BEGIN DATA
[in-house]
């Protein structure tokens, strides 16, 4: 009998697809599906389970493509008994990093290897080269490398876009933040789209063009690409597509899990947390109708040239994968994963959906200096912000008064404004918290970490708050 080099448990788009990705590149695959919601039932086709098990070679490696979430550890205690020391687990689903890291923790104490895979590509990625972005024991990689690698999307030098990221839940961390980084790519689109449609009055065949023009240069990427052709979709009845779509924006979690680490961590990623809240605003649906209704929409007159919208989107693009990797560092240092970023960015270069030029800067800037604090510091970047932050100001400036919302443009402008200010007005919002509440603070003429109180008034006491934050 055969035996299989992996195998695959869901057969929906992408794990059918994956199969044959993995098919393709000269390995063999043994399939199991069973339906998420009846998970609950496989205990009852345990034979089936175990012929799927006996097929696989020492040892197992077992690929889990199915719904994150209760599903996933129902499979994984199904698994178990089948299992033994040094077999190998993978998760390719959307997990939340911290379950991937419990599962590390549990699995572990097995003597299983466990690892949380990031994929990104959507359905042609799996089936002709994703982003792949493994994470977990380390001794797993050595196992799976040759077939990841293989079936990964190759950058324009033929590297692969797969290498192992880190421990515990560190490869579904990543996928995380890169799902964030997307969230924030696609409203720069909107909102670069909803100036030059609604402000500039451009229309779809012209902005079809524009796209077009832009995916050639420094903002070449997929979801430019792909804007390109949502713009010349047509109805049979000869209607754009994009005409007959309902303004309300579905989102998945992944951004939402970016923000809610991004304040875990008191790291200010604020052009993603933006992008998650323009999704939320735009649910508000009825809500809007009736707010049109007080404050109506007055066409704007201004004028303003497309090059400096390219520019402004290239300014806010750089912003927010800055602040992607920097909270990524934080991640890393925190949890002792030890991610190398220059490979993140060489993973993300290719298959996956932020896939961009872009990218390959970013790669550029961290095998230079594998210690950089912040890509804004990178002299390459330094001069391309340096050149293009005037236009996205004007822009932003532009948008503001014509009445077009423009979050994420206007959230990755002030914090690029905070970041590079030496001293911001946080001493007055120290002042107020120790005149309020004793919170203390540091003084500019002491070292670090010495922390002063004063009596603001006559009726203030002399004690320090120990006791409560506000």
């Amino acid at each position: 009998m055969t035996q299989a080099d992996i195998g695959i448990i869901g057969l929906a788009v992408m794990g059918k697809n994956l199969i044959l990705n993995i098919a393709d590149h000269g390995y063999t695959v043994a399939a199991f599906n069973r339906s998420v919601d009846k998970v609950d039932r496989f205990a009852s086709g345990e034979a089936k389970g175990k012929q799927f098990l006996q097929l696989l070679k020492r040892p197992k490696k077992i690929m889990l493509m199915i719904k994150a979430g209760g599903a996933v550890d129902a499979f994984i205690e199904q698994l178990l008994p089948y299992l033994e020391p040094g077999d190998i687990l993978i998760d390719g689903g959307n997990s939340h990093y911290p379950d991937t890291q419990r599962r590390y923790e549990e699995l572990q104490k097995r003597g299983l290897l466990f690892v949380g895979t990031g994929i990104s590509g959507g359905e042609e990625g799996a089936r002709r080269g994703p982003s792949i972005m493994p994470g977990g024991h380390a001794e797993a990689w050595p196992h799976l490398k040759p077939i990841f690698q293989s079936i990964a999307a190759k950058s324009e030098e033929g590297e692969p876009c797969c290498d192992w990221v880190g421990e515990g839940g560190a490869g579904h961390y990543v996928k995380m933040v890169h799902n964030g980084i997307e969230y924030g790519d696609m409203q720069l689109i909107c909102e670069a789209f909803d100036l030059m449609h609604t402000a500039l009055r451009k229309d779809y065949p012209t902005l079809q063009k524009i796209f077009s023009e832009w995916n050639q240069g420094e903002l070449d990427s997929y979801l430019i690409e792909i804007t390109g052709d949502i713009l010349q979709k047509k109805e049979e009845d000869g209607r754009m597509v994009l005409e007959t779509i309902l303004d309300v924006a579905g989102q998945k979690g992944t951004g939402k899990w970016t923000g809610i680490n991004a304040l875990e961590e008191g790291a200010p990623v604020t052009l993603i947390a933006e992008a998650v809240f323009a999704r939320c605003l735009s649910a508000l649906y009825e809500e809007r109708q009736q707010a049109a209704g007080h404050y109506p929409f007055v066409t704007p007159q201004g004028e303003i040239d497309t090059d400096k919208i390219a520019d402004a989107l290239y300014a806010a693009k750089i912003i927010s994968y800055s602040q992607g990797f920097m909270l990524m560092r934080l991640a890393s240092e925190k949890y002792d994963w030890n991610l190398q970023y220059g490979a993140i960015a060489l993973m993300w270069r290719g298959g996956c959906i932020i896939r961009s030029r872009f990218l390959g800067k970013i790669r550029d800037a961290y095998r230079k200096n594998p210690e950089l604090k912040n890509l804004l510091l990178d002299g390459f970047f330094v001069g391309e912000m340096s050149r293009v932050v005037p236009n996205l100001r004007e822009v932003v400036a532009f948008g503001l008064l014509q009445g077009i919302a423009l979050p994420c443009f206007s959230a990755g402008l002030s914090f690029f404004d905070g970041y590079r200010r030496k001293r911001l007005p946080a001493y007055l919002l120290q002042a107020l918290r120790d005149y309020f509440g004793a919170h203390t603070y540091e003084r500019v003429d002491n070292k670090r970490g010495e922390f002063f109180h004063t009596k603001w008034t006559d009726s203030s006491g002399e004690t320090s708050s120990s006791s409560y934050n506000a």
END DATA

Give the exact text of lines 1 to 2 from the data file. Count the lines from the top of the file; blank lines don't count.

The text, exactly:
[in-house]
């Protein structure tokens, strides 16, 4: 009998697809599906389970493509008994990093290897080269490398876009933040789209063009690409597509899990947390109708040239994968994963959906200096912000008064404004918290970490708050 080099448990788009990705590149695959919601039932086709098990070679490696979430550890205690020391687990689903890291923790104490895979590509990625972005024991990689690698999307030098990221839940961390980084790519689109449609009055065949023009240069990427052709979709009845779509924006979690680490961590990623809240605003649906209704929409007159919208989107693009990797560092240092970023960015270069030029800067800037604090510091970047932050100001400036919302443009402008200010007005919002509440603070003429109180008034006491934050 055969035996299989992996195998695959869901057969929906992408794990059918994956199969044959993995098919393709000269390995063999043994399939199991069973339906998420009846998970609950496989205990009852345990034979089936175990012929799927006996097929696989020492040892197992077992690929889990199915719904994150209760599903996933129902499979994984199904698994178990089948299992033994040094077999190998993978998760390719959307997990939340911290379950991937419990599962590390549990699995572990097995003597299983466990690892949380990031994929990104959507359905042609799996089936002709994703982003792949493994994470977990380390001794797993050595196992799976040759077939990841293989079936990964190759950058324009033929590297692969797969290498192992880190421990515990560190490869579904990543996928995380890169799902964030997307969230924030696609409203720069909107909102670069909803100036030059609604402000500039451009229309779809012209902005079809524009796209077009832009995916050639420094903002070449997929979801430019792909804007390109949502713009010349047509109805049979000869209607754009994009005409007959309902303004309300579905989102998945992944951004939402970016923000809610991004304040875990008191790291200010604020052009993603933006992008998650323009999704939320735009649910508000009825809500809007009736707010049109007080404050109506007055066409704007201004004028303003497309090059400096390219520019402004290239300014806010750089912003927010800055602040992607920097909270990524934080991640890393925190949890002792030890991610190398220059490979993140060489993973993300290719298959996956932020896939961009872009990218390959970013790669550029961290095998230079594998210690950089912040890509804004990178002299390459330094001069391309340096050149293009005037236009996205004007822009932003532009948008503001014509009445077009423009979050994420206007959230990755002030914090690029905070970041590079030496001293911001946080001493007055120290002042107020120790005149309020004793919170203390540091003084500019002491070292670090010495922390002063004063009596603001006559009726203030002399004690320090120990006791409560506000």